In an effort to illustrate how often medical studies can be flawed, Vox put together the above graph showing how, in a single meta-analysis of research into food-cancer risk links, you can get some very different results depending on how you designed your experiment.
You can see the full version below.
The image is based on a 2013 paper called "Is everything we eat associated with cancer? A systematic cookbook review", for which the researchers randomly selected 50 ingredients from a cookbook and looked into recent studies that evaluated the relation of each to cancer risk.
Reporting in The American Journal of Clinical Nutrition, they found that 40 of the ingredients had articles reporting on their cancer risk, and of 264 single-study assessments they looked at, 191 (72 percent) concluded that the tested food was associated with an increased or decreased risk.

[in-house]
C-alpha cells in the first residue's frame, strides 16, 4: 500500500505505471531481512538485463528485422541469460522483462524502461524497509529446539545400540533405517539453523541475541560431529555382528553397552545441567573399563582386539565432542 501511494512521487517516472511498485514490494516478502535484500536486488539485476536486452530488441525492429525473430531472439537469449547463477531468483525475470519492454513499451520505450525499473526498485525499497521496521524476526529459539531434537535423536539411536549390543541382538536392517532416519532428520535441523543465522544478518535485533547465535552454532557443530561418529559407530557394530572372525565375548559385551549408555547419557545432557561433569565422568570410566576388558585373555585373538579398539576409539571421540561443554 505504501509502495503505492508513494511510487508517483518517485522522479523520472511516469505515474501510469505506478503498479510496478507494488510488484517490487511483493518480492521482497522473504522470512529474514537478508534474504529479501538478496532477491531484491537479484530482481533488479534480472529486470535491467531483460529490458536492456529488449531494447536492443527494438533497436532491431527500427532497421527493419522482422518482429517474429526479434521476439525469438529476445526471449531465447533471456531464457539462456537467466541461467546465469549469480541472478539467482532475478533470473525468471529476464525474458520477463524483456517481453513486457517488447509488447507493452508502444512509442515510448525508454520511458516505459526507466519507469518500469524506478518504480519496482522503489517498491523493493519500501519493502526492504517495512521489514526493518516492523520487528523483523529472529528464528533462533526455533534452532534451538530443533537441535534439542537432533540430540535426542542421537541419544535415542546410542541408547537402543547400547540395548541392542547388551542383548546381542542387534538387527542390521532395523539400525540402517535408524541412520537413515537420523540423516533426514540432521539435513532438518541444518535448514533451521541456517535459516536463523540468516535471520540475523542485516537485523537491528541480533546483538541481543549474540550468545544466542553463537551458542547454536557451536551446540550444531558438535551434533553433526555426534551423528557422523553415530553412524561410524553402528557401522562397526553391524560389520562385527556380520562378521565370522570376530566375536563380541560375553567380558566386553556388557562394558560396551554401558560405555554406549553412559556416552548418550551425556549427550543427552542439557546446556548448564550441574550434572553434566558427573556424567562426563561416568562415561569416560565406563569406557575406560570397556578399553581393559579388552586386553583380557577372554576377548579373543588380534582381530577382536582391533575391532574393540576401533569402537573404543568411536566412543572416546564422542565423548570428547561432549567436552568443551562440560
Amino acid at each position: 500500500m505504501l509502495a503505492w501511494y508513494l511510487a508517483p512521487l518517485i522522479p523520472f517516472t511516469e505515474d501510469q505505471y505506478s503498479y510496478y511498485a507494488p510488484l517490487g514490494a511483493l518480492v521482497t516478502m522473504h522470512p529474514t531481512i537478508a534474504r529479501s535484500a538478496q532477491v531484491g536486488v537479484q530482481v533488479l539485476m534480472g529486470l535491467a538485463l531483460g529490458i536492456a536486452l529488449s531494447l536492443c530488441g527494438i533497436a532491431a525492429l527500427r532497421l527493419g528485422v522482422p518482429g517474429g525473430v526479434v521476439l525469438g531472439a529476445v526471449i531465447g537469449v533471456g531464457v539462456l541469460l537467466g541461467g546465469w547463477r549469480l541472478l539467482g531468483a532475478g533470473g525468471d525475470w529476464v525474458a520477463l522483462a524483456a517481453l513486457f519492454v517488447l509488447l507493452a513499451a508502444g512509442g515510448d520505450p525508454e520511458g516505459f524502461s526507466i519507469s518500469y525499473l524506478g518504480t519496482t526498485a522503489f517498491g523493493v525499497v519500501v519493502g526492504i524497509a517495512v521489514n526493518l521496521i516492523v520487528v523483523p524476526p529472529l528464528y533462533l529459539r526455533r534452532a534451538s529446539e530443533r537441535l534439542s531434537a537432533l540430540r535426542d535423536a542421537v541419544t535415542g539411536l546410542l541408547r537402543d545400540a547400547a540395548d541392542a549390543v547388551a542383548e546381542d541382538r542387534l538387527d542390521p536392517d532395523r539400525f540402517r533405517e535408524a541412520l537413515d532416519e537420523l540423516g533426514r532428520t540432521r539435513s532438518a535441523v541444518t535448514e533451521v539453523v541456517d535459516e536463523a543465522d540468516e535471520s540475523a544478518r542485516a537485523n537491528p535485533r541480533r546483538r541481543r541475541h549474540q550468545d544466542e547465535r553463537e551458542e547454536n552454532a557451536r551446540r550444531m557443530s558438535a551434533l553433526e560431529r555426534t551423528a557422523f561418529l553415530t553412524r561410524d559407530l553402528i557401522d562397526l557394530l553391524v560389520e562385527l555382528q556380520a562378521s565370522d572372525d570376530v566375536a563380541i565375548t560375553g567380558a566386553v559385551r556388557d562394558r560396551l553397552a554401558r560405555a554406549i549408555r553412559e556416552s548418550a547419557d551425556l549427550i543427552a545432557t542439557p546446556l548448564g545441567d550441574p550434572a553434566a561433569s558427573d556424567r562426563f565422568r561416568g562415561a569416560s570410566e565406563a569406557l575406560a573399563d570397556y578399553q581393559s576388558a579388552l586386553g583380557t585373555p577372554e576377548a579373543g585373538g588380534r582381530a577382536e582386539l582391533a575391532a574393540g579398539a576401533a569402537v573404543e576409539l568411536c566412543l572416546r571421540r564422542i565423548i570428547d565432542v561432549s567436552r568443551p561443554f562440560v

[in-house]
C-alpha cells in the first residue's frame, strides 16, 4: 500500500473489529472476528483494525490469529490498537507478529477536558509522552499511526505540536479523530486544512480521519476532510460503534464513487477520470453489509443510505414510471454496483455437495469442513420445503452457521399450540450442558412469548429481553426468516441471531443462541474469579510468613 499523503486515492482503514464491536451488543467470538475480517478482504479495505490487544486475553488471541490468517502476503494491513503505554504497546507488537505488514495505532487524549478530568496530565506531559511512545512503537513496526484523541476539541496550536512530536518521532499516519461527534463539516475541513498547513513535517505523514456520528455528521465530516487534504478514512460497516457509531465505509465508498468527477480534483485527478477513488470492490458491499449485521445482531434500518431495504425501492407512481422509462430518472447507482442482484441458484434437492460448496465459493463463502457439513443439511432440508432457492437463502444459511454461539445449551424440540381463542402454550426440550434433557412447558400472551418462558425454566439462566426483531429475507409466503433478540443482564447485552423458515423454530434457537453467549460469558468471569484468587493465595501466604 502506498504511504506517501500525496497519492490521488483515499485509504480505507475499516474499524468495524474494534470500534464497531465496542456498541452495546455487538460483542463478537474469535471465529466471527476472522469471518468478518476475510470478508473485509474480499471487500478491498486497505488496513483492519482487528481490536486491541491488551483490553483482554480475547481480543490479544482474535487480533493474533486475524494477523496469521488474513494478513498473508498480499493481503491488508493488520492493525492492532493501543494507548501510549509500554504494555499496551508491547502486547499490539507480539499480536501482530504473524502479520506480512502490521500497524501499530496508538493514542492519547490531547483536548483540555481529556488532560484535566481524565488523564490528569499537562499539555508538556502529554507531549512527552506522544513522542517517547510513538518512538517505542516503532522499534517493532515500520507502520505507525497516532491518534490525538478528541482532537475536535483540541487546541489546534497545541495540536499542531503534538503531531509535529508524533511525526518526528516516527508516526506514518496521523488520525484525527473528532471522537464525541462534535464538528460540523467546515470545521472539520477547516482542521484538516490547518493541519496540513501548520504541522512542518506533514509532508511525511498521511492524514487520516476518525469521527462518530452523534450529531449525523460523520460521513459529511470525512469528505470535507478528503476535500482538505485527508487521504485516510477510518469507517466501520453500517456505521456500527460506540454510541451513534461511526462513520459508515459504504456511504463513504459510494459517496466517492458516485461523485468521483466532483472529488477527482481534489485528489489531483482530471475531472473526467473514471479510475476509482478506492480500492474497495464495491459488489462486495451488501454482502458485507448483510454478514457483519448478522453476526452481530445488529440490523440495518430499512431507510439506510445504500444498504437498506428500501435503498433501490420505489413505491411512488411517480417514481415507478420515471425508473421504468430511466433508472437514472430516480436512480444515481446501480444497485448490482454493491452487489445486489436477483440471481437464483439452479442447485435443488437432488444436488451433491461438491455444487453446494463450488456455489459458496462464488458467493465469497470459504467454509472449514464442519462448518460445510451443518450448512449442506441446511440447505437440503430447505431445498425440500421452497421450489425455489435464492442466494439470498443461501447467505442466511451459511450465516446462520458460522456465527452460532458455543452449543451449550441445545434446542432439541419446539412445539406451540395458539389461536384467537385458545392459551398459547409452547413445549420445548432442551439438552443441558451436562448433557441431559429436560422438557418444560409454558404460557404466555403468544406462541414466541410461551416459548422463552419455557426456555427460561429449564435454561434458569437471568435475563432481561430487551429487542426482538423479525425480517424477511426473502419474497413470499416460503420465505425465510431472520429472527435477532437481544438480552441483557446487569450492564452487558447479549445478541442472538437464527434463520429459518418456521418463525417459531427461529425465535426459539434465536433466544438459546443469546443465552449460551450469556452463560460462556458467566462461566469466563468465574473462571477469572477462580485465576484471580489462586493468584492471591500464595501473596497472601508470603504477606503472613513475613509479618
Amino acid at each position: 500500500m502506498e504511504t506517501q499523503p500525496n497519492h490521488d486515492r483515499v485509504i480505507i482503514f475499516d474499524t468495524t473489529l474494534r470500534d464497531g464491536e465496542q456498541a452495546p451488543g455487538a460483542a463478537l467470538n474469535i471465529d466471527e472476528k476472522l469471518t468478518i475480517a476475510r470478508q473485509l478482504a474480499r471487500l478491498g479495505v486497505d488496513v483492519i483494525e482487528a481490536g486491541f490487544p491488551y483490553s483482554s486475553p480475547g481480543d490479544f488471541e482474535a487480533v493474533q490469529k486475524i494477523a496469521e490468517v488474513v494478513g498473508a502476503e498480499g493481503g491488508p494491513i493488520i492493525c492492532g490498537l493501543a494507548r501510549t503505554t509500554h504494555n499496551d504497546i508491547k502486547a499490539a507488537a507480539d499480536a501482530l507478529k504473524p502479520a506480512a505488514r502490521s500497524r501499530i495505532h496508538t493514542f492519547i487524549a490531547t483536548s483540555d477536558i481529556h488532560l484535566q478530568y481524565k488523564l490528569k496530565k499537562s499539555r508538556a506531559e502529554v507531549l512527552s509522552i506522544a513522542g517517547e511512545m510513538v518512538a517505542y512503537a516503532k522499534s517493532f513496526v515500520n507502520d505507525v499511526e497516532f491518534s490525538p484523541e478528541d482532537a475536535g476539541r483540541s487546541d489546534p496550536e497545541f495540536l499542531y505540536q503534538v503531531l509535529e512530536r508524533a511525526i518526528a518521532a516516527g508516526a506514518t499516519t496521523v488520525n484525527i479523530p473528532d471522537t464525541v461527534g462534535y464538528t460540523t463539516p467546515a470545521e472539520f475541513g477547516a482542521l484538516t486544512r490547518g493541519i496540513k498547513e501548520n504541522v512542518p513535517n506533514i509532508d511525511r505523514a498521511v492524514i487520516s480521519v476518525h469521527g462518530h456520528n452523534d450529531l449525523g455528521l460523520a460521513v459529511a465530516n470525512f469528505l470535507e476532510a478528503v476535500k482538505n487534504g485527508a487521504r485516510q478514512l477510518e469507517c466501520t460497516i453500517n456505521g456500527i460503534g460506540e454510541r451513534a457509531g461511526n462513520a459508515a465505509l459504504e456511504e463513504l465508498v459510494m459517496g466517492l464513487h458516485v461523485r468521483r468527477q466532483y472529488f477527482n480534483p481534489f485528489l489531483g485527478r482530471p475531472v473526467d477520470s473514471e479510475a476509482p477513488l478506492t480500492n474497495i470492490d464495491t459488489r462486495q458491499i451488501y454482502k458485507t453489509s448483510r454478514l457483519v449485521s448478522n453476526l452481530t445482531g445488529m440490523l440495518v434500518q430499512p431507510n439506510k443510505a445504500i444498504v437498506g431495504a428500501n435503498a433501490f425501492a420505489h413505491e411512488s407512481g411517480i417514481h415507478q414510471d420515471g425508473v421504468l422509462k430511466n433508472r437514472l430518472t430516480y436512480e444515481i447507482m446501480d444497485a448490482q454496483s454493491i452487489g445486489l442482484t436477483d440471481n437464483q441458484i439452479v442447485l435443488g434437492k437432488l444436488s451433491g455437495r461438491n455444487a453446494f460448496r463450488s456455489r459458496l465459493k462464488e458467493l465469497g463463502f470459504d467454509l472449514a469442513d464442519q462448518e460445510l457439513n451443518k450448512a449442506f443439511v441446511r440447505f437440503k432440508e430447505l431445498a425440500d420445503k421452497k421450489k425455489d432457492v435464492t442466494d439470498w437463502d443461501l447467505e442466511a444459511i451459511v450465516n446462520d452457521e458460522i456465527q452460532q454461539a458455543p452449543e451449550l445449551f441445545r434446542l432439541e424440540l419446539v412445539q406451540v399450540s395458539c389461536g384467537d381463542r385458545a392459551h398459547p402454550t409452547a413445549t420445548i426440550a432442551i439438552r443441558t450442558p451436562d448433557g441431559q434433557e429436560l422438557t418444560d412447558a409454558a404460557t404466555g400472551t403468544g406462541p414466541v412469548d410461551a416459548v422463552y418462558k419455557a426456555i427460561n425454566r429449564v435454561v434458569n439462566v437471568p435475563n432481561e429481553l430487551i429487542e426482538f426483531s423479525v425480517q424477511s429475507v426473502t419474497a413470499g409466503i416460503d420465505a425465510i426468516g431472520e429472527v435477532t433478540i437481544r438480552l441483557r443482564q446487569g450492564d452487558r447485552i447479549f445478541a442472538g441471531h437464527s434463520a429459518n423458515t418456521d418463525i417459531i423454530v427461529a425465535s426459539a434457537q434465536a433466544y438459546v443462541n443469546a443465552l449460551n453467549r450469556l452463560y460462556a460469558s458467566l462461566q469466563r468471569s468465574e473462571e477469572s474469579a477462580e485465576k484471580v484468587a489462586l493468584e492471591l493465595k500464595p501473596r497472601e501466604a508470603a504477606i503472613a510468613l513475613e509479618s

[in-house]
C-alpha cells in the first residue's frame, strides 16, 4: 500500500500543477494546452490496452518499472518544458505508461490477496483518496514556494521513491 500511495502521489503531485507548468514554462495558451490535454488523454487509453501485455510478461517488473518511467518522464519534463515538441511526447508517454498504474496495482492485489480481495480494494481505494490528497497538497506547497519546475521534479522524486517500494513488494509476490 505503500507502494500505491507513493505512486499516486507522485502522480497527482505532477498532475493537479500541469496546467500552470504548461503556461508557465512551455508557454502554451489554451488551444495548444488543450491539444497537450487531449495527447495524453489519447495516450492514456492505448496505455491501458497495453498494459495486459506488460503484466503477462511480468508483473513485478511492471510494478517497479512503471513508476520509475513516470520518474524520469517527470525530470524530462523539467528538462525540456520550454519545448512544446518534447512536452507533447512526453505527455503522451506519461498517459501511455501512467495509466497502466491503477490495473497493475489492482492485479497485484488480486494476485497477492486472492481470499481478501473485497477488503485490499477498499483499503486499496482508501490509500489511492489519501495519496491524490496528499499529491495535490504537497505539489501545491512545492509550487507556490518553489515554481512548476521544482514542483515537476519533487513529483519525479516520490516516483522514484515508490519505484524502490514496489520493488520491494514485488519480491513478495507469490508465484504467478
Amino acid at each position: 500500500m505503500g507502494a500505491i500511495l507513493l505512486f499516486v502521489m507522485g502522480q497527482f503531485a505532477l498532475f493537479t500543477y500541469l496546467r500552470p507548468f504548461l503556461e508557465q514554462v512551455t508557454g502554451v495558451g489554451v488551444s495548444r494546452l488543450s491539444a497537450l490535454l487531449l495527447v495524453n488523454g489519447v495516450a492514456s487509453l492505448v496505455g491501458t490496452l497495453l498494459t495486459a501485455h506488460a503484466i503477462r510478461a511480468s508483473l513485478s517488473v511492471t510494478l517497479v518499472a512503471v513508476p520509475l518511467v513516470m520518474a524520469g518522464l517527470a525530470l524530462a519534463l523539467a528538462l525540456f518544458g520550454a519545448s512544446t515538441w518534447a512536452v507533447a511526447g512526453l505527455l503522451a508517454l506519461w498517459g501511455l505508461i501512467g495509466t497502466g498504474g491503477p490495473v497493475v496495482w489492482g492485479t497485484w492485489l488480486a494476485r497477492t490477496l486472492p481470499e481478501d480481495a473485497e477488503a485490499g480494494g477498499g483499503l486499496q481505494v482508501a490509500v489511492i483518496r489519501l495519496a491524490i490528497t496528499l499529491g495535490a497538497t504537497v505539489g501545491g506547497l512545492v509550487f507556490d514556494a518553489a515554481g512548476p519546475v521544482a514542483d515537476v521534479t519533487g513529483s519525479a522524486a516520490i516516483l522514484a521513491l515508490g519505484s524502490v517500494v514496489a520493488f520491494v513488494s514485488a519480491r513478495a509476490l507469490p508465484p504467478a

"Thirty-nine percent of studies concluded that the studied ingredient conferred an increased risk of malignancy; 33 percent concluded that there was a decreased risk, 5 percent concluded that there was a borderline statistically significant effect, and 23 percent concluded that there was no evidence of a clearly increased or decreased risk," the team concludes.
If none of that sounds quite right - it shouldn't.
As Julia Belluz says over at Vox, "More often than not, single studies contradict one another - such as the research on foods that cause or prevent cancer. The truth can be found somewhere in the totality of the research."
Head to Vox to read the whole article, it's a fascinating look into the very difficult world of medical science research and reporting. Only by identifying and dicussing these crucial limitations will will be able to figure out how to get past them.